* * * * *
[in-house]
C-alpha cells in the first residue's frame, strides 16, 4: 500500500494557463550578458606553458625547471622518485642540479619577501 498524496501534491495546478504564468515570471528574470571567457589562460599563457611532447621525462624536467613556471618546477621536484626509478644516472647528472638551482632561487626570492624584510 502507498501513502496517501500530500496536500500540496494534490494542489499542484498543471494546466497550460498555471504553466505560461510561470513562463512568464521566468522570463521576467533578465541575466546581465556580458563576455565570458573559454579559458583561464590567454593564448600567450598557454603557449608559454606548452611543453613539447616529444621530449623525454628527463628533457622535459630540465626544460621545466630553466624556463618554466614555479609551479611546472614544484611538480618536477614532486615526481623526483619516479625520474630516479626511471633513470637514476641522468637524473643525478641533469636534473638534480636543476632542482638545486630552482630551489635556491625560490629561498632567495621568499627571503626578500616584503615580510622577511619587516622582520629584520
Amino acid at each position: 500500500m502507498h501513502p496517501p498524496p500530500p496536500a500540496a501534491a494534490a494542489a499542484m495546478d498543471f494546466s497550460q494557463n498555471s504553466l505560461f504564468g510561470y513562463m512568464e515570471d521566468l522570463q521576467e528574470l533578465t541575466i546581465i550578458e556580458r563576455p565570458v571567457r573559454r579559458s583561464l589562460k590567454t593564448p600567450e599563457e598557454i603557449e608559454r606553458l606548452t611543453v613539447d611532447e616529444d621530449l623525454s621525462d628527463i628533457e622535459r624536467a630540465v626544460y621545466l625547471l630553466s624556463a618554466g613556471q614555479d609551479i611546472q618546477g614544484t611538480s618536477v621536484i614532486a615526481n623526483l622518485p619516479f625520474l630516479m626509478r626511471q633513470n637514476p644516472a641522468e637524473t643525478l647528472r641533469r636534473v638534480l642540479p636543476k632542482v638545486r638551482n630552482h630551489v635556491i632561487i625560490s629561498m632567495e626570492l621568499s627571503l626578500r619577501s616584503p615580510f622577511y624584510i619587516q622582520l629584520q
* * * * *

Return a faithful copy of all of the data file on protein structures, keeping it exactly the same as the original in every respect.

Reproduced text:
[in-house]
C-alpha cells in the first residue's frame, strides 16, 4: 500500500494557463550578458606553458625547471622518485642540479619577501 498524496501534491495546478504564468515570471528574470571567457589562460599563457611532447621525462624536467613556471618546477621536484626509478644516472647528472638551482632561487626570492624584510 502507498501513502496517501500530500496536500500540496494534490494542489499542484498543471494546466497550460498555471504553466505560461510561470513562463512568464521566468522570463521576467533578465541575466546581465556580458563576455565570458573559454579559458583561464590567454593564448600567450598557454603557449608559454606548452611543453613539447616529444621530449623525454628527463628533457622535459630540465626544460621545466630553466624556463618554466614555479609551479611546472614544484611538480618536477614532486615526481623526483619516479625520474630516479626511471633513470637514476641522468637524473643525478641533469636534473638534480636543476632542482638545486630552482630551489635556491625560490629561498632567495621568499627571503626578500616584503615580510622577511619587516622582520629584520
Amino acid at each position: 500500500m502507498h501513502p496517501p498524496p500530500p496536500a500540496a501534491a494534490a494542489a499542484m495546478d498543471f494546466s497550460q494557463n498555471s504553466l505560461f504564468g510561470y513562463m512568464e515570471d521566468l522570463q521576467e528574470l533578465t541575466i546581465i550578458e556580458r563576455p565570458v571567457r573559454r579559458s583561464l589562460k590567454t593564448p600567450e599563457e598557454i603557449e608559454r606553458l606548452t611543453v613539447d611532447e616529444d621530449l623525454s621525462d628527463i628533457e622535459r624536467a630540465v626544460y621545466l625547471l630553466s624556463a618554466g613556471q614555479d609551479i611546472q618546477g614544484t611538480s618536477v621536484i614532486a615526481n623526483l622518485p619516479f625520474l630516479m626509478r626511471q633513470n637514476p644516472a641522468e637524473t643525478l647528472r641533469r636534473v638534480l642540479p636543476k632542482v638545486r638551482n630552482h630551489v635556491i632561487i625560490s629561498m632567495e626570492l621568499s627571503l626578500r619577501s616584503p615580510f622577511y624584510i619587516q622582520l629584520q